- Absolute: the absolute timer defines the time elapsed from the hour. For example, configuring a 15 minutes timer when the call has started at 03:18 will result in records that have a starting time at 03:30, 03:45, 04:00, 04:15, etc.
- Relative: the relative timer is from the start of the call. For example, configuring a 15 minutes timer when the call has started at 03:18 will result in records that have a starting time at 03:33, 03:48, 04:03, 04:18, etc.
If the trader voice recording is configured with active-active (2N) fail over, and Deduplicate Recordings policy is required, absolute splitting is recommended. The relative splitting is based on the recording start, and it may create recording pairs that are not possible to match.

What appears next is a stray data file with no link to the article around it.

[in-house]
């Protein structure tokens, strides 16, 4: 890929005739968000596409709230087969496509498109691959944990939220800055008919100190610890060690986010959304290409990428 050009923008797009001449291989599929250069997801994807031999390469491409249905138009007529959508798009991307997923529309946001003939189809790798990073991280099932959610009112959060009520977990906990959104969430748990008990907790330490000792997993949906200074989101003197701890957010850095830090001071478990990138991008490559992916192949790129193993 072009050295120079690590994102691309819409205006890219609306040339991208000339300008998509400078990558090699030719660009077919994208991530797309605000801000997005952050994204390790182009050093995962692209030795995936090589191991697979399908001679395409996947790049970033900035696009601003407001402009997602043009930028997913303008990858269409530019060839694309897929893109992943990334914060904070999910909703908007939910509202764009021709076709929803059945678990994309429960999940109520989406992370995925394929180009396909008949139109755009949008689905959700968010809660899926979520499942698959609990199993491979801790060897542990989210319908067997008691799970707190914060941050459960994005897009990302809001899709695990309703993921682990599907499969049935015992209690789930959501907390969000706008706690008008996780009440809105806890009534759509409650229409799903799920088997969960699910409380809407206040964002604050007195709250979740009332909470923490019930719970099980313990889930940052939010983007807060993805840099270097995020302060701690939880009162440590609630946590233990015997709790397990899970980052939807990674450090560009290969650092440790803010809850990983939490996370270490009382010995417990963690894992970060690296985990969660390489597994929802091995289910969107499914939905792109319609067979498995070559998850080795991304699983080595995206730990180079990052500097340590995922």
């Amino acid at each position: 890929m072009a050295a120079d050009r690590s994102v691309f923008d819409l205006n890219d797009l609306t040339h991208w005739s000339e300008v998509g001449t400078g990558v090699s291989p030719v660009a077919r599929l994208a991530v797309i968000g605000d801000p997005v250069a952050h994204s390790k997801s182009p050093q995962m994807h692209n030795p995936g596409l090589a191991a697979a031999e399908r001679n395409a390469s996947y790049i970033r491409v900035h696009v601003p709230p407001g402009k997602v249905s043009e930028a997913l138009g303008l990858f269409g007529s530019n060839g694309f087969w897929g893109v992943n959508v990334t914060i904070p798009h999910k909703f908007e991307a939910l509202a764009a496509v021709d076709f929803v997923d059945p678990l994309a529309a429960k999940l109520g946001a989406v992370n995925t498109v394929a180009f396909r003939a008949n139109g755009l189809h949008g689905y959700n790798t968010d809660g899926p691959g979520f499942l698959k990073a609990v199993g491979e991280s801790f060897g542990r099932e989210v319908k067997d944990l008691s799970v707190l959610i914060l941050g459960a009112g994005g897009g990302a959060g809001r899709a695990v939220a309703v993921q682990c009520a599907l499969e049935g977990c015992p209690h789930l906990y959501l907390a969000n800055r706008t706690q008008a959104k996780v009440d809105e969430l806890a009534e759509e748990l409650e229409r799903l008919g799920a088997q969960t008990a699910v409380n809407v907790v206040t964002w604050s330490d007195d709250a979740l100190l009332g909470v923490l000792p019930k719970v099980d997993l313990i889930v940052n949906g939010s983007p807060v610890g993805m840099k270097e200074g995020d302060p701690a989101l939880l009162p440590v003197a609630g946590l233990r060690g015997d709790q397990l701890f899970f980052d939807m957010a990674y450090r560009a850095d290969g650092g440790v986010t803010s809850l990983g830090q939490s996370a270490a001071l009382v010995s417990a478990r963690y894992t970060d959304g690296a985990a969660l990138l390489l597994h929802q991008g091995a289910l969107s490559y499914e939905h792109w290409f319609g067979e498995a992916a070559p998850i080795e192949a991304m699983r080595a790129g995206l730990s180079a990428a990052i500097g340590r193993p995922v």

VAD and call splitting also allow a useful feature called Do Not Keep Openline CDRs Without VOX Activity which means that the system will not create CDR-Only records for open lines when there was no media activity at all for a call segment. A call segment means a call that was split using the call splitting timer. Without this feature, the system creates CDR-Only records for open lines based on the call splitting timer configuration regardless if there was call activity or not. This can lead to creating a very large number of CDR-Only records in the system (because the open lines can be on for a very long time, see above) unnecessarily.